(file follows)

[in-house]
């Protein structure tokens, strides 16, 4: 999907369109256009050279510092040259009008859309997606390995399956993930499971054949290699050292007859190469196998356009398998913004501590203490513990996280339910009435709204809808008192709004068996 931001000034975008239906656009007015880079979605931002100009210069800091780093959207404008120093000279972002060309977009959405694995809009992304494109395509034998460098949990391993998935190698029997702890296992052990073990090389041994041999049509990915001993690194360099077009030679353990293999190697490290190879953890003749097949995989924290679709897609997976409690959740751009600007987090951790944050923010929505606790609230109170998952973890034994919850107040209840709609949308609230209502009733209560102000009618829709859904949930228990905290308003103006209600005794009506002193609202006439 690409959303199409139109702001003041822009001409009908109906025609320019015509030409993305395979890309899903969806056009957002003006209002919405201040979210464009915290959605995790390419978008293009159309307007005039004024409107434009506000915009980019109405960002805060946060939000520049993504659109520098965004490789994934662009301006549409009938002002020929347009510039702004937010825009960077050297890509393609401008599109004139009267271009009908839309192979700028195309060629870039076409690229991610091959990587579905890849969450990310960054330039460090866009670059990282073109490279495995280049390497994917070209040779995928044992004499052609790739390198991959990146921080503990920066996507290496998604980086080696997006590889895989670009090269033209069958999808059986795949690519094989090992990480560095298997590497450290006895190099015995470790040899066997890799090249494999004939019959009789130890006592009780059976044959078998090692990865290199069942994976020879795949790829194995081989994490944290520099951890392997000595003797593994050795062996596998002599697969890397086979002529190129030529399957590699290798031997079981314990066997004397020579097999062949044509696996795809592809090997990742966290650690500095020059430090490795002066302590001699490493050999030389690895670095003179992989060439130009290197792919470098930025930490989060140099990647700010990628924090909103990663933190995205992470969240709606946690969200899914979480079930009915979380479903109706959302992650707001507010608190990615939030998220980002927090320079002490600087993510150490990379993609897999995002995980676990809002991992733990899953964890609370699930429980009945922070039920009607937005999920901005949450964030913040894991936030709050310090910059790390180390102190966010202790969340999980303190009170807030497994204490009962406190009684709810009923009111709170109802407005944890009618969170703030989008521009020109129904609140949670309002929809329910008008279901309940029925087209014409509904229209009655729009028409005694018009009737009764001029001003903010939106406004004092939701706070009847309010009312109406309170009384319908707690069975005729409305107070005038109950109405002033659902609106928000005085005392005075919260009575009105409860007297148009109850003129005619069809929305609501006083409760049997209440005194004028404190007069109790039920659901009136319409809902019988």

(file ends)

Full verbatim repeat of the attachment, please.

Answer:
[in-house]
């Protein structure tokens, strides 16, 4: 999907369109256009050279510092040259009008859309997606390995399956993930499971054949290699050292007859190469196998356009398998913004501590203490513990996280339910009435709204809808008192709004068996 931001000034975008239906656009007015880079979605931002100009210069800091780093959207404008120093000279972002060309977009959405694995809009992304494109395509034998460098949990391993998935190698029997702890296992052990073990090389041994041999049509990915001993690194360099077009030679353990293999190697490290190879953890003749097949995989924290679709897609997976409690959740751009600007987090951790944050923010929505606790609230109170998952973890034994919850107040209840709609949308609230209502009733209560102000009618829709859904949930228990905290308003103006209600005794009506002193609202006439 690409959303199409139109702001003041822009001409009908109906025609320019015509030409993305395979890309899903969806056009957002003006209002919405201040979210464009915290959605995790390419978008293009159309307007005039004024409107434009506000915009980019109405960002805060946060939000520049993504659109520098965004490789994934662009301006549409009938002002020929347009510039702004937010825009960077050297890509393609401008599109004139009267271009009908839309192979700028195309060629870039076409690229991610091959990587579905890849969450990310960054330039460090866009670059990282073109490279495995280049390497994917070209040779995928044992004499052609790739390198991959990146921080503990920066996507290496998604980086080696997006590889895989670009090269033209069958999808059986795949690519094989090992990480560095298997590497450290006895190099015995470790040899066997890799090249494999004939019959009789130890006592009780059976044959078998090692990865290199069942994976020879795949790829194995081989994490944290520099951890392997000595003797593994050795062996596998002599697969890397086979002529190129030529399957590699290798031997079981314990066997004397020579097999062949044509696996795809592809090997990742966290650690500095020059430090490795002066302590001699490493050999030389690895670095003179992989060439130009290197792919470098930025930490989060140099990647700010990628924090909103990663933190995205992470969240709606946690969200899914979480079930009915979380479903109706959302992650707001507010608190990615939030998220980002927090320079002490600087993510150490990379993609897999995002995980676990809002991992733990899953964890609370699930429980009945922070039920009607937005999920901005949450964030913040894991936030709050310090910059790390180390102190966010202790969340999980303190009170807030497994204490009962406190009684709810009923009111709170109802407005944890009618969170703030989008521009020109129904609140949670309002929809329910008008279901309940029925087209014409509904229209009655729009028409005694018009009737009764001029001003903010939106406004004092939701706070009847309010009312109406309170009384319908707690069975005729409305107070005038109950109405002033659902609106928000005085005392005075919260009575009105409860007297148009109850003129005619069809929305609501006083409760049997209440005194004028404190007069109790039920659901009136319409809902019988």